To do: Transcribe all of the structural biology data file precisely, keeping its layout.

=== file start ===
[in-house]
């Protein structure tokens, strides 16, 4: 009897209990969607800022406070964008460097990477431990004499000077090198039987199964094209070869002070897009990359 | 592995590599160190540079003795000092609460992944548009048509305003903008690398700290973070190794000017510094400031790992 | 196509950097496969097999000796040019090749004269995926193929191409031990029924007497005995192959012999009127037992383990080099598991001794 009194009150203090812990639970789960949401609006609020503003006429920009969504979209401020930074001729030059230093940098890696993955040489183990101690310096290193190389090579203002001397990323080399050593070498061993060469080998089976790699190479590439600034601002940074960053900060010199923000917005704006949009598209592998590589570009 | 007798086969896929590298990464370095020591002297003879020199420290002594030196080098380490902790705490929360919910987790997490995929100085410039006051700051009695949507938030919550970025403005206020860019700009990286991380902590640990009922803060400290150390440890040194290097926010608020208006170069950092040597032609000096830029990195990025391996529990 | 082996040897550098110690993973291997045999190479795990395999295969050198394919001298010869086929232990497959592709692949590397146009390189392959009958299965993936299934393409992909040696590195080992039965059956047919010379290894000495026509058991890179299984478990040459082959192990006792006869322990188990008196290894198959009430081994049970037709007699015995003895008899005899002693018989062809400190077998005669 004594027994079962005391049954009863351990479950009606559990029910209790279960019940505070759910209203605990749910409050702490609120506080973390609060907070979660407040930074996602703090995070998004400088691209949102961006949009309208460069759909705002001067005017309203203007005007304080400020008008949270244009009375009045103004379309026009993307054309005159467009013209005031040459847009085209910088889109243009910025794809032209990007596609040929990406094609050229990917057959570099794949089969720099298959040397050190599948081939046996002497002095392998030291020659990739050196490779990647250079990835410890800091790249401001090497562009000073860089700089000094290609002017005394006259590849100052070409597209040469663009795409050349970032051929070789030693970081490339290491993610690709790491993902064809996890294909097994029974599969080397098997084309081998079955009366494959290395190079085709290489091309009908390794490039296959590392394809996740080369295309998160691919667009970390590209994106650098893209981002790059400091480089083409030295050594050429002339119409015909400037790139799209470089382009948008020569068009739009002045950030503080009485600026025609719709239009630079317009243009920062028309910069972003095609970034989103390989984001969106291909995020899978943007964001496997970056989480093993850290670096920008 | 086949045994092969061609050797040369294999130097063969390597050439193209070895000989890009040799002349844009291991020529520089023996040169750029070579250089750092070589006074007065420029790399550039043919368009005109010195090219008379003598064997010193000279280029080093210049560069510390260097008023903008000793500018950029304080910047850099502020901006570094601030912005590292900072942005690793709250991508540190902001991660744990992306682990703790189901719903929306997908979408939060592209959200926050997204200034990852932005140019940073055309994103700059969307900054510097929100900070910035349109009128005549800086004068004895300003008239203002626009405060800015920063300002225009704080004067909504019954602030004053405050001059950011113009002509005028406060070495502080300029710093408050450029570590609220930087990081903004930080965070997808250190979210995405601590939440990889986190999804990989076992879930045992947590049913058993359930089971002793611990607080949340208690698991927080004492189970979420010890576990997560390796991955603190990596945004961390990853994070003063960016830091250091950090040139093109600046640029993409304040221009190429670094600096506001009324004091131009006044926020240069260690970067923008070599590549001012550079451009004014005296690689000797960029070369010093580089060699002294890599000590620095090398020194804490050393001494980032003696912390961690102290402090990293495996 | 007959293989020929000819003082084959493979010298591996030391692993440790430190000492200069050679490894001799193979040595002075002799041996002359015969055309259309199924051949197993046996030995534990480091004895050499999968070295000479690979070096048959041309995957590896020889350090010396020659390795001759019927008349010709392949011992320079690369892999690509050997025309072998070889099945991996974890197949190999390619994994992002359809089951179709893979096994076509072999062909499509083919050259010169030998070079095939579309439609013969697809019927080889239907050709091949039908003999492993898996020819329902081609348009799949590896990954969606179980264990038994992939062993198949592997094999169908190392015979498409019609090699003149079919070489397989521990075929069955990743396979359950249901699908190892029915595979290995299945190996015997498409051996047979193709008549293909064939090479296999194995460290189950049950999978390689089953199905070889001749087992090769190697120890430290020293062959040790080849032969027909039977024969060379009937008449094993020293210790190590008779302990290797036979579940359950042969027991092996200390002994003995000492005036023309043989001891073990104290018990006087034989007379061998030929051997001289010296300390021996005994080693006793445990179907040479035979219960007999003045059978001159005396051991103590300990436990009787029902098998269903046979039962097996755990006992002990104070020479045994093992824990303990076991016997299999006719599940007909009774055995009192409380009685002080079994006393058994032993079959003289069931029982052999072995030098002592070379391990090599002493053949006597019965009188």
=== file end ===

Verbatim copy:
[in-house]
């Protein structure tokens, strides 16, 4: 009897209990969607800022406070964008460097990477431990004499000077090198039987199964094209070869002070897009990359 | 592995590599160190540079003795000092609460992944548009048509305003903008690398700290973070190794000017510094400031790992 | 196509950097496969097999000796040019090749004269995926193929191409031990029924007497005995192959012999009127037992383990080099598991001794 009194009150203090812990639970789960949401609006609020503003006429920009969504979209401020930074001729030059230093940098890696993955040489183990101690310096290193190389090579203002001397990323080399050593070498061993060469080998089976790699190479590439600034601002940074960053900060010199923000917005704006949009598209592998590589570009 | 007798086969896929590298990464370095020591002297003879020199420290002594030196080098380490902790705490929360919910987790997490995929100085410039006051700051009695949507938030919550970025403005206020860019700009990286991380902590640990009922803060400290150390440890040194290097926010608020208006170069950092040597032609000096830029990195990025391996529990 | 082996040897550098110690993973291997045999190479795990395999295969050198394919001298010869086929232990497959592709692949590397146009390189392959009958299965993936299934393409992909040696590195080992039965059956047919010379290894000495026509058991890179299984478990040459082959192990006792006869322990188990008196290894198959009430081994049970037709007699015995003895008899005899002693018989062809400190077998005669 004594027994079962005391049954009863351990479950009606559990029910209790279960019940505070759910209203605990749910409050702490609120506080973390609060907070979660407040930074996602703090995070998004400088691209949102961006949009309208460069759909705002001067005017309203203007005007304080400020008008949270244009009375009045103004379309026009993307054309005159467009013209005031040459847009085209910088889109243009910025794809032209990007596609040929990406094609050229990917057959570099794949089969720099298959040397050190599948081939046996002497002095392998030291020659990739050196490779990647250079990835410890800091790249401001090497562009000073860089700089000094290609002017005394006259590849100052070409597209040469663009795409050349970032051929070789030693970081490339290491993610690709790491993902064809996890294909097994029974599969080397098997084309081998079955009366494959290395190079085709290489091309009908390794490039296959590392394809996740080369295309998160691919667009970390590209994106650098893209981002790059400091480089083409030295050594050429002339119409015909400037790139799209470089382009948008020569068009739009002045950030503080009485600026025609719709239009630079317009243009920062028309910069972003095609970034989103390989984001969106291909995020899978943007964001496997970056989480093993850290670096920008 | 086949045994092969061609050797040369294999130097063969390597050439193209070895000989890009040799002349844009291991020529520089023996040169750029070579250089750092070589006074007065420029790399550039043919368009005109010195090219008379003598064997010193000279280029080093210049560069510390260097008023903008000793500018950029304080910047850099502020901006570094601030912005590292900072942005690793709250991508540190902001991660744990992306682990703790189901719903929306997908979408939060592209959200926050997204200034990852932005140019940073055309994103700059969307900054510097929100900070910035349109009128005549800086004068004895300003008239203002626009405060800015920063300002225009704080004067909504019954602030004053405050001059950011113009002509005028406060070495502080300029710093408050450029570590609220930087990081903004930080965070997808250190979210995405601590939440990889986190999804990989076992879930045992947590049913058993359930089971002793611990607080949340208690698991927080004492189970979420010890576990997560390796991955603190990596945004961390990853994070003063960016830091250091950090040139093109600046640029993409304040221009190429670094600096506001009324004091131009006044926020240069260690970067923008070599590549001012550079451009004014005296690689000797960029070369010093580089060699002294890599000590620095090398020194804490050393001494980032003696912390961690102290402090990293495996 | 007959293989020929000819003082084959493979010298591996030391692993440790430190000492200069050679490894001799193979040595002075002799041996002359015969055309259309199924051949197993046996030995534990480091004895050499999968070295000479690979070096048959041309995957590896020889350090010396020659390795001759019927008349010709392949011992320079690369892999690509050997025309072998070889099945991996974890197949190999390619994994992002359809089951179709893979096994076509072999062909499509083919050259010169030998070079095939579309439609013969697809019927080889239907050709091949039908003999492993898996020819329902081609348009799949590896990954969606179980264990038994992939062993198949592997094999169908190392015979498409019609090699003149079919070489397989521990075929069955990743396979359950249901699908190892029915595979290995299945190996015997498409051996047979193709008549293909064939090479296999194995460290189950049950999978390689089953199905070889001749087992090769190697120890430290020293062959040790080849032969027909039977024969060379009937008449094993020293210790190590008779302990290797036979579940359950042969027991092996200390002994003995000492005036023309043989001891073990104290018990006087034989007379061998030929051997001289010296300390021996005994080693006793445990179907040479035979219960007999003045059978001159005396051991103590300990436990009787029902098998269903046979039962097996755990006992002990104070020479045994093992824990303990076991016997299999006719599940007909009774055995009192409380009685002080079994006393058994032993079959003289069931029982052999072995030098002592070379391990090599002493053949006597019965009188």